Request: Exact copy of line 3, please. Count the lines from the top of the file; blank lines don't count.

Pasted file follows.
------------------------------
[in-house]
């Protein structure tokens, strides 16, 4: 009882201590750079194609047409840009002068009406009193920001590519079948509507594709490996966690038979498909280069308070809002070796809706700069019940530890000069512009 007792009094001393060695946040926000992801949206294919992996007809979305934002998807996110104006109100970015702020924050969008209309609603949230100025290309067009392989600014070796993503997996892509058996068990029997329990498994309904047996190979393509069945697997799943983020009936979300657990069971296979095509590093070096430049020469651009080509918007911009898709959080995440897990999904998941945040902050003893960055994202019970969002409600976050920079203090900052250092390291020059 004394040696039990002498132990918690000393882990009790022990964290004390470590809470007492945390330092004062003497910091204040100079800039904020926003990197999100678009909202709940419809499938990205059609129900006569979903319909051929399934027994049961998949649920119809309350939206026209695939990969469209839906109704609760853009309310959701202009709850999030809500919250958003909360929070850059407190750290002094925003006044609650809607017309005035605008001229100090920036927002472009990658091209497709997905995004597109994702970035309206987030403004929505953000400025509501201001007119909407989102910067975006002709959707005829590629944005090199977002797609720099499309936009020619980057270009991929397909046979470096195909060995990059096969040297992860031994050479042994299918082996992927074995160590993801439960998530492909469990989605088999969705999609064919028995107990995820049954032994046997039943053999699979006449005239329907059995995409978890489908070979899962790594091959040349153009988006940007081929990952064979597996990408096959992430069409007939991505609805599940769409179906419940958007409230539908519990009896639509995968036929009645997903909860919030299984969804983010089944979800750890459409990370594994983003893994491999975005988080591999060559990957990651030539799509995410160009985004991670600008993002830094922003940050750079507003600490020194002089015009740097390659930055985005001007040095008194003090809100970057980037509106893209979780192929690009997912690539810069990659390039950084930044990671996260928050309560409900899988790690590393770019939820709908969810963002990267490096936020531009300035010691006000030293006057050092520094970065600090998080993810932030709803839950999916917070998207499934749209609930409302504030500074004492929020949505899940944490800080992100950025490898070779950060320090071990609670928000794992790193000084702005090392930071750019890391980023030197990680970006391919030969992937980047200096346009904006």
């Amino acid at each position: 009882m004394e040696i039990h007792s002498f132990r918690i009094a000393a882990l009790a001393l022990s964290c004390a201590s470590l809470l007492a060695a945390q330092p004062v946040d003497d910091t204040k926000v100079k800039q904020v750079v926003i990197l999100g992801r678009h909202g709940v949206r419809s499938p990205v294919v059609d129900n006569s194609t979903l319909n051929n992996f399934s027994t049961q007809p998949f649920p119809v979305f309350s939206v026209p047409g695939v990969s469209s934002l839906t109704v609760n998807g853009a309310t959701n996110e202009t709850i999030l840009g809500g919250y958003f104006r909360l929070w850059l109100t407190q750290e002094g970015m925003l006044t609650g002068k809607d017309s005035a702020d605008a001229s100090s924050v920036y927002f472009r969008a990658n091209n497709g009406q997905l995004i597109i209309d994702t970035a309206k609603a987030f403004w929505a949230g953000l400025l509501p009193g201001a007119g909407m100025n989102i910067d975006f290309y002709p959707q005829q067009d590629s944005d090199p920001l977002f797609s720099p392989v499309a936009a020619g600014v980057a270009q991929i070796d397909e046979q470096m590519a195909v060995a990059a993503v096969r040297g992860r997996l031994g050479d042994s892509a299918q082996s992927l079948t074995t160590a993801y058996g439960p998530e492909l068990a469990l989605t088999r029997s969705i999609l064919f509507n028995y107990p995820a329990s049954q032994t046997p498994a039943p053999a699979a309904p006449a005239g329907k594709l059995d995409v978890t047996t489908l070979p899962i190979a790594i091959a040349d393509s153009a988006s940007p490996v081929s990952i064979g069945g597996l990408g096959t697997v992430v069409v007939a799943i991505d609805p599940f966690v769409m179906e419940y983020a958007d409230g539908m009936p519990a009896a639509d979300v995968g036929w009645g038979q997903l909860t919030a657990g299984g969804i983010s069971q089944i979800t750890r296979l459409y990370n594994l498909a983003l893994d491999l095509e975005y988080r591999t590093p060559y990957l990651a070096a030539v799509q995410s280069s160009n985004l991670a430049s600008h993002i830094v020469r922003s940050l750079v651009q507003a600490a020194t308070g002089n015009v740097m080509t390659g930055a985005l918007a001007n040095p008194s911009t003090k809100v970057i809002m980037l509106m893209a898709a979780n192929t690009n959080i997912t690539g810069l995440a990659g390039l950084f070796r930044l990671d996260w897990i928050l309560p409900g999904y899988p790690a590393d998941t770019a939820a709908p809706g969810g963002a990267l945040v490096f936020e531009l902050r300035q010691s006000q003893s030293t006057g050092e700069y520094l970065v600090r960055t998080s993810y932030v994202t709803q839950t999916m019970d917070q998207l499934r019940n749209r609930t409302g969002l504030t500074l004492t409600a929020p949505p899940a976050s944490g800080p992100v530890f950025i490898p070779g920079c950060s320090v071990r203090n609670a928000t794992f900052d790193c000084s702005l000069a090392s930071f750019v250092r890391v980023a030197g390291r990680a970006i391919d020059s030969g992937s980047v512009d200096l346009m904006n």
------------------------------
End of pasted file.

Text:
């Amino acid at each position: 009882m004394e040696i039990h007792s002498f132990r918690i009094a000393a882990l009790a001393l022990s964290c004390a201590s470590l809470l007492a060695a945390q330092p004062v946040d003497d910091t204040k926000v100079k800039q904020v750079v926003i990197l999100g992801r678009h909202g709940v949206r419809s499938p990205v294919v059609d129900n006569s194609t979903l319909n051929n992996f399934s027994t049961q007809p998949f649920p119809v979305f309350s939206v026209p047409g695939v990969s469209s934002l839906t109704v609760n998807g853009a309310t959701n996110e202009t709850i999030l840009g809500g919250y958003f104006r909360l929070w850059l109100t407190q750290e002094g970015m925003l006044t609650g002068k809607d017309s005035a702020d605008a001229s100090s924050v920036y927002f472009r969008a990658n091209n497709g009406q997905l995004i597109i209309d994702t970035a309206k609603a987030f403004w929505a949230g953000l400025l509501p009193g201001a007119g909407m100025n989102i910067d975006f290309y002709p959707q005829q067009d590629s944005d090199p920001l977002f797609s720099p392989v499309a936009a020619g600014v980057a270009q991929i070796d397909e046979q470096m590519a195909v060995a990059a993503v096969r040297g992860r997996l031994g050479d042994s892509a299918q082996s992927l079948t074995t160590a993801y058996g439960p998530e492909l068990a469990l989605t088999r029997s969705i999609l064919f509507n028995y107990p995820a329990s049954q032994t046997p498994a039943p053999a699979a309904p006449a005239g329907k594709l059995d995409v978890t047996t489908l070979p899962i190979a790594i091959a040349d393509s153009a988006s940007p490996v081929s990952i064979g069945g597996l990408g096959t697997v992430v069409v007939a799943i991505d609805p599940f966690v769409m179906e419940y983020a958007d409230g539908m009936p519990a009896a639509d979300v995968g036929w009645g038979q997903l909860t919030a657990g299984g969804i983010s069971q089944i979800t750890r296979l459409y990370n594994l498909a983003l893994d491999l095509e975005y988080r591999t590093p060559y990957l990651a070096a030539v799509q995410s280069s160009n985004l991670a430049s600008h993002i830094v020469r922003s940050l750079v651009q507003a600490a020194t308070g002089n015009v740097m080509t390659g930055a985005l918007a001007n040095p008194s911009t003090k809100v970057i809002m980037l509106m893209a898709a979780n192929t690009n959080i997912t690539g810069l995440a990659g390039l950084f070796r930044l990671d996260w897990i928050l309560p409900g999904y899988p790690a590393d998941t770019a939820a709908p809706g969810g963002a990267l945040v490096f936020e531009l902050r300035q010691s006000q003893s030293t006057g050092e700069y520094l970065v600090r960055t998080s993810y932030v994202t709803q839950t999916m019970d917070q998207l499934r019940n749209r609930t409302g969002l504030t500074l004492t409600a929020p949505p899940a976050s944490g800080p992100v530890f950025i490898p070779g920079c950060s320090v071990r203090n609670a928000t794992f900052d790193c000084s702005l000069a090392s930071f750019v250092r890391v980023a030197g390291r990680a970006i391919d020059s030969g992937s980047v512009d200096l346009m904006n």